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Politicians wiggle over wage hikes

February 05, 2002

Politicians wiggle over wage hikes



Nothing is of more amusement than watching politicians squirm over the issue of their own pay raises.

The School Board went through it, the County Commissioners went through it and now state lawmakers are wrestling with the very tough problem of whether they ought to earn $31,509 or $43,500.

I will make my own personal pledge to you here and now. If I am ever, at any stage in my career, no matter what duties I am performing, asked to vote on my salary - well, I have just two words to say about that, "Cha-ching."

You bet. If asked, I'm going for all the scratch I can get. As a matter of fact, I have to question the sanity of anyone who would vote against raising his or her own salary.

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Take Sen. Alex Mooney (please). He says: "We're in a deficit year ... This is no time to be giving ourselves raises."

Can't argue with that. Except in Mooney's case, his vote against a small increase for himself is actually a vote in favor of a big increase for himself. (The texts of Mooney's legislation and his fund-raising letters are usually one in the same). About to be locked in a very tough re-election race, he needs to pander for all the votes he can get. So to him, earning $31,509 a year is preferable to earning $00,000 a year, if you know what I'm saying.

Sen. Don Munson doesn't have that worry, since Washington County voters will still be sending him back to office in the year 38,393. He wants the raise, and says: "Every working person deserves an increase from time to time." Munson also says the General Assembly is a full-time job deserving of full-time pay.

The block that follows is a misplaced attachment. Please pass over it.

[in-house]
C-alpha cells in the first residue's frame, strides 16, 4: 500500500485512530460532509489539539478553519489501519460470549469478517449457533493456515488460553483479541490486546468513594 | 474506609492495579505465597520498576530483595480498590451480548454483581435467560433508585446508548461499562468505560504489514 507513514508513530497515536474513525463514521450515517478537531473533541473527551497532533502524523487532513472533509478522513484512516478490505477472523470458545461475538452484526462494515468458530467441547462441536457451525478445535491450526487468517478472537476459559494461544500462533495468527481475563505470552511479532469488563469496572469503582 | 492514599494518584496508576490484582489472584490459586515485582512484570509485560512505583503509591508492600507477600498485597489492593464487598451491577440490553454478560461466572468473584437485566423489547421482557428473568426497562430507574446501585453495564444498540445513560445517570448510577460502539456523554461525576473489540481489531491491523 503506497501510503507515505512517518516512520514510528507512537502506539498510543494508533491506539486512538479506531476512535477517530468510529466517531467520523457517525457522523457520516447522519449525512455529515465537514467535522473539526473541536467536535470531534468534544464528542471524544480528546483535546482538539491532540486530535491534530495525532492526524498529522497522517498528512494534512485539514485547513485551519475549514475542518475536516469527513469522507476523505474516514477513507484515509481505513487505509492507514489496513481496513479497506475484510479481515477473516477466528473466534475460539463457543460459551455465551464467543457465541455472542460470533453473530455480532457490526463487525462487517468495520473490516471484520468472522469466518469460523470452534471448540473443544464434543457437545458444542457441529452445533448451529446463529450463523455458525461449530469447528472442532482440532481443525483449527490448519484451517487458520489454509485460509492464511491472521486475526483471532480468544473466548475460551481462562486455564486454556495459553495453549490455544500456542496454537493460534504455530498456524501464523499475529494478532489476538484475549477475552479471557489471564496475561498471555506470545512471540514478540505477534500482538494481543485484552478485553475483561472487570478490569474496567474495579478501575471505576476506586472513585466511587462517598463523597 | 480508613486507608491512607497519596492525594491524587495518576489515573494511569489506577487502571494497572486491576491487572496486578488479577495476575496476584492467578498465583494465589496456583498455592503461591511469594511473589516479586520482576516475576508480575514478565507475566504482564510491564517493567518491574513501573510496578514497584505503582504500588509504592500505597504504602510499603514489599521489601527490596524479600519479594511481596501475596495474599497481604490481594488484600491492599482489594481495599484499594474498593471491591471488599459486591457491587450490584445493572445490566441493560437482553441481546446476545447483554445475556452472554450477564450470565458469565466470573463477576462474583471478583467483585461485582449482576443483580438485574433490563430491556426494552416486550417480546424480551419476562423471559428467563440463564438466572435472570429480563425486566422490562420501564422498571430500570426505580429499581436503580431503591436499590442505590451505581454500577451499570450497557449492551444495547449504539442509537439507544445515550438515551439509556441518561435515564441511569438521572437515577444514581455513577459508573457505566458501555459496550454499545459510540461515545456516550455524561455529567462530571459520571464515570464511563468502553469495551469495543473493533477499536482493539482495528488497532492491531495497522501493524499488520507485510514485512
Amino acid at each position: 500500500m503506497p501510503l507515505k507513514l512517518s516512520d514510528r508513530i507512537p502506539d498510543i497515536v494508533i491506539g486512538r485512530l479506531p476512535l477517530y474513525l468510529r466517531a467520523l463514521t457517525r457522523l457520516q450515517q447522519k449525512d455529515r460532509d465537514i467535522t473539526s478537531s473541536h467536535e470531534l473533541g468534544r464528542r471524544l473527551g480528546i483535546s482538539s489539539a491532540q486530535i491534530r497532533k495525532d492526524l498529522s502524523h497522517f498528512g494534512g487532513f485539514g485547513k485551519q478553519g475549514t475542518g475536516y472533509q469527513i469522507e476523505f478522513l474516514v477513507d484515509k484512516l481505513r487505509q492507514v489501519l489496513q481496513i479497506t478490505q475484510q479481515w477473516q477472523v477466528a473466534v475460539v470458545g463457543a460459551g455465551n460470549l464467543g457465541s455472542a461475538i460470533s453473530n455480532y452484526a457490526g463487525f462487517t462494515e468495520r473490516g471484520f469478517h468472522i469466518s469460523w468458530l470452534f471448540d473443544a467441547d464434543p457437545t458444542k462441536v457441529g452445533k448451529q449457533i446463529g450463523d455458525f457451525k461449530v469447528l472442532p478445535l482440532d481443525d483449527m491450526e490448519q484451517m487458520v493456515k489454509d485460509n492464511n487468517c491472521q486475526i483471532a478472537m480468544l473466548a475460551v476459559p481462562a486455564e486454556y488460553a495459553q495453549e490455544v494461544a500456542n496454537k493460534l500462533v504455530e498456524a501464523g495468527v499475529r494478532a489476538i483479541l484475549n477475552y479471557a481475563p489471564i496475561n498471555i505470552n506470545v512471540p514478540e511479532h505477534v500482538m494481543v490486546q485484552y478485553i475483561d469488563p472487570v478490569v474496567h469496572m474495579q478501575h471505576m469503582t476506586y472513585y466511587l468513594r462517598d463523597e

What Mooney says makes sense. But what Munson says makes sense, too.

So who are we to believe? We need to turn to a deeper thinker here. Let's move on to Del. Joe Bartlett.

Bartlett says he supports the pay raises although he also supports reviewing the pay raises because "I certainly don't want to be greedy about it."

I see. But then Bartlett voted against a pay hike for his own Frederick County Commissioners, while he's preparing to vote in favor of a pay hike for himself. Beyond that though, he voted in favor of a pay hike for the Washington County Commissioners. As it stands, he's 1-1-1 on pay hikes for public officials: One yes, one no, one maybe. Yikes. Better seek yet another opinion.

Del. Bob McKee says: "When you've got your feet planted in the real world you bring a totally different perspective, to the citizens' advantage."

Ah-ha. In other words, you don't want full-time pay because you do not want a full-time legislature. If you're a Jeffersonian, you certainly adhere to the idea of a citizen legislature - people who return to the real world after performing their public business.

So how many of our own "citizen lawmakers" have real, certifiable jobs? By my count, two. The rest are either admitted full-time lawmakers or have purported real-world "jobs," but never seem to spend a lot of time on them.

Which reminds me, I was once covering a Democrat who was running for office who claimed to be (depending on what group he was speaking to) an author, a farmer, a publisher, an educator, a small businessman and a consultant.

I used to worry because if the farmer in him died, or the farmer and the author in him died we might be OK, but if he were to die all over, well, there would have been no way the local economy could have withstood such a hit.

But back on point, it seems everyone on this pay issue has a valid point. So what to do? Simple. All lawmakers, like Mooney, who are morally opposed to pay raises and vote against them should simply give their raises (which will certainly pass the full legislature) to charity.

We'll wait to hear what charities these lawmakers name as the benefactors of their largesse.

Tim Rowland is a Herald-Mail columnist.

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